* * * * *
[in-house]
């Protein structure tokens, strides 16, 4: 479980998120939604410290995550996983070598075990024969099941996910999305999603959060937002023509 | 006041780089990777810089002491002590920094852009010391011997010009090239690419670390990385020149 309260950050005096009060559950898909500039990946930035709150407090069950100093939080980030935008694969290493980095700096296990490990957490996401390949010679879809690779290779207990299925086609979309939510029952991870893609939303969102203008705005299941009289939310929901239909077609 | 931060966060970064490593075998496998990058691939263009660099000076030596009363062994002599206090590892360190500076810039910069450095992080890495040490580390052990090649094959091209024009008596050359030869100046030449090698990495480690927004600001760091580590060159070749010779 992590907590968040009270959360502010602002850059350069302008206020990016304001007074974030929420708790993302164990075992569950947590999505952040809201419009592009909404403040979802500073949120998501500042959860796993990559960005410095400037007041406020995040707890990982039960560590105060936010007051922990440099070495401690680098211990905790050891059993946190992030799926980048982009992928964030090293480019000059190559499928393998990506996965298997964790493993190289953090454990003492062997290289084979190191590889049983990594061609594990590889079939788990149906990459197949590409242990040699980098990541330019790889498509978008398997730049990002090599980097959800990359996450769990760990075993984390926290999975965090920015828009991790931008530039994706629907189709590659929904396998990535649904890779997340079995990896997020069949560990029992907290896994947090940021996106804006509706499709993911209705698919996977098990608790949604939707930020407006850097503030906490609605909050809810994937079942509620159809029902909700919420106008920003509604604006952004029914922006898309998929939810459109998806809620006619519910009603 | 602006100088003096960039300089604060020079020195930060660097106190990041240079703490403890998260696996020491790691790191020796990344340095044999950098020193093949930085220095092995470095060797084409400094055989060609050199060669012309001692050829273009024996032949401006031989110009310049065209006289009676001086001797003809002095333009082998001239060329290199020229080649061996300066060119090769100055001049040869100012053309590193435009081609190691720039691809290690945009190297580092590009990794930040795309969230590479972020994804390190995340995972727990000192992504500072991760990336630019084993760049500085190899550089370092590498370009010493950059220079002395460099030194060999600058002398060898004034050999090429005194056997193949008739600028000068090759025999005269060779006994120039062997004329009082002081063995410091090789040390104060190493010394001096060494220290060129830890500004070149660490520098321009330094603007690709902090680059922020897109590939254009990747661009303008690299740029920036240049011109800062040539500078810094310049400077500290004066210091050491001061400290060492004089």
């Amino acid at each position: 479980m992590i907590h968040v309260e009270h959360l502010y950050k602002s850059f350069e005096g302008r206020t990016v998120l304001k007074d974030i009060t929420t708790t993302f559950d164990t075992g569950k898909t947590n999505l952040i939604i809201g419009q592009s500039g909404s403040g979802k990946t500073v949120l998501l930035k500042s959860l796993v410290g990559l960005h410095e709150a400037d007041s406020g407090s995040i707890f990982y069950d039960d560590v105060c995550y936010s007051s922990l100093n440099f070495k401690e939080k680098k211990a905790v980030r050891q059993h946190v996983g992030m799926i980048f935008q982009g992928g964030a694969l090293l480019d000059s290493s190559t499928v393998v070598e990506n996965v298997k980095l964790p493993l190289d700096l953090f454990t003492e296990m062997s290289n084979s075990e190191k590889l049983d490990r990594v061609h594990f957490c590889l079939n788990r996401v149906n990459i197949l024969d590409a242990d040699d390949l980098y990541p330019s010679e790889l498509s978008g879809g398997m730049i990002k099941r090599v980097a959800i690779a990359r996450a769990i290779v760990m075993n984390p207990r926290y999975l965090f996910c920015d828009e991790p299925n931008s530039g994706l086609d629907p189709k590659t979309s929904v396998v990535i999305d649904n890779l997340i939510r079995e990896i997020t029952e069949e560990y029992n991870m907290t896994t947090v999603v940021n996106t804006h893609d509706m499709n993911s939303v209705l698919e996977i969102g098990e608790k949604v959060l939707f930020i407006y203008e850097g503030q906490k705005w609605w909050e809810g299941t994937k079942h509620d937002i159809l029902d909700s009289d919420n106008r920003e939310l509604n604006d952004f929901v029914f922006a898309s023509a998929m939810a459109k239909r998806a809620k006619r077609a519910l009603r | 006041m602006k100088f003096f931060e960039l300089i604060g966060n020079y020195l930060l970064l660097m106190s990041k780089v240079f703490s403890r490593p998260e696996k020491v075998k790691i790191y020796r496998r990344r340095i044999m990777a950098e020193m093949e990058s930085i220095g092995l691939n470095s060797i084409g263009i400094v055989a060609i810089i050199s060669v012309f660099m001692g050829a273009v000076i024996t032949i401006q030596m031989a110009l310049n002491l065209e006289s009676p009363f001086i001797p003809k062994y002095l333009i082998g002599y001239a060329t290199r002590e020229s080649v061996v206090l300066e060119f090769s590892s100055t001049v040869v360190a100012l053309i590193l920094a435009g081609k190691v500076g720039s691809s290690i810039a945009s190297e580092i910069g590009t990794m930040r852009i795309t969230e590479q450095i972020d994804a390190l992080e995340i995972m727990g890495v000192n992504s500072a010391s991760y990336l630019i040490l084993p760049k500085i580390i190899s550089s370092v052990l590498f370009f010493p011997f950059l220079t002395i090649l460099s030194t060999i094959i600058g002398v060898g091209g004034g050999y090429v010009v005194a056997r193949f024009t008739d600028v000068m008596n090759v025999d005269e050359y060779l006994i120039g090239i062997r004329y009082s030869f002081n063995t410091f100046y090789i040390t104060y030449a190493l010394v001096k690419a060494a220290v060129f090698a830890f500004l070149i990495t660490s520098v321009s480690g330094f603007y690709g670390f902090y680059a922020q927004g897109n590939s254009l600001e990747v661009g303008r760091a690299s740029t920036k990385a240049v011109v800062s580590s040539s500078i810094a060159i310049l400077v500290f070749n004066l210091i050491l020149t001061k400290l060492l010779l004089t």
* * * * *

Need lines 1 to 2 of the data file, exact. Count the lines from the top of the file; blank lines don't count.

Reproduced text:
[in-house]
């Protein structure tokens, strides 16, 4: 479980998120939604410290995550996983070598075990024969099941996910999305999603959060937002023509 | 006041780089990777810089002491002590920094852009010391011997010009090239690419670390990385020149 309260950050005096009060559950898909500039990946930035709150407090069950100093939080980030935008694969290493980095700096296990490990957490996401390949010679879809690779290779207990299925086609979309939510029952991870893609939303969102203008705005299941009289939310929901239909077609 | 931060966060970064490593075998496998990058691939263009660099000076030596009363062994002599206090590892360190500076810039910069450095992080890495040490580390052990090649094959091209024009008596050359030869100046030449090698990495480690927004600001760091580590060159070749010779 992590907590968040009270959360502010602002850059350069302008206020990016304001007074974030929420708790993302164990075992569950947590999505952040809201419009592009909404403040979802500073949120998501500042959860796993990559960005410095400037007041406020995040707890990982039960560590105060936010007051922990440099070495401690680098211990905790050891059993946190992030799926980048982009992928964030090293480019000059190559499928393998990506996965298997964790493993190289953090454990003492062997290289084979190191590889049983990594061609594990590889079939788990149906990459197949590409242990040699980098990541330019790889498509978008398997730049990002090599980097959800990359996450769990760990075993984390926290999975965090920015828009991790931008530039994706629907189709590659929904396998990535649904890779997340079995990896997020069949560990029992907290896994947090940021996106804006509706499709993911209705698919996977098990608790949604939707930020407006850097503030906490609605909050809810994937079942509620159809029902909700919420106008920003509604604006952004029914922006898309998929939810459109998806809620006619519910009603 | 602006100088003096960039300089604060020079020195930060660097106190990041240079703490403890998260696996020491790691790191020796990344340095044999950098020193093949930085220095092995470095060797084409400094055989060609050199060669012309001692050829273009024996032949401006031989110009310049065209006289009676001086001797003809002095333009082998001239060329290199020229080649061996300066060119090769100055001049040869100012053309590193435009081609190691720039691809290690945009190297580092590009990794930040795309969230590479972020994804390190995340995972727990000192992504500072991760990336630019084993760049500085190899550089370092590498370009010493950059220079002395460099030194060999600058002398060898004034050999090429005194056997193949008739600028000068090759025999005269060779006994120039062997004329009082002081063995410091090789040390104060190493010394001096060494220290060129830890500004070149660490520098321009330094603007690709902090680059922020897109590939254009990747661009303008690299740029920036240049011109800062040539500078810094310049400077500290004066210091050491001061400290060492004089």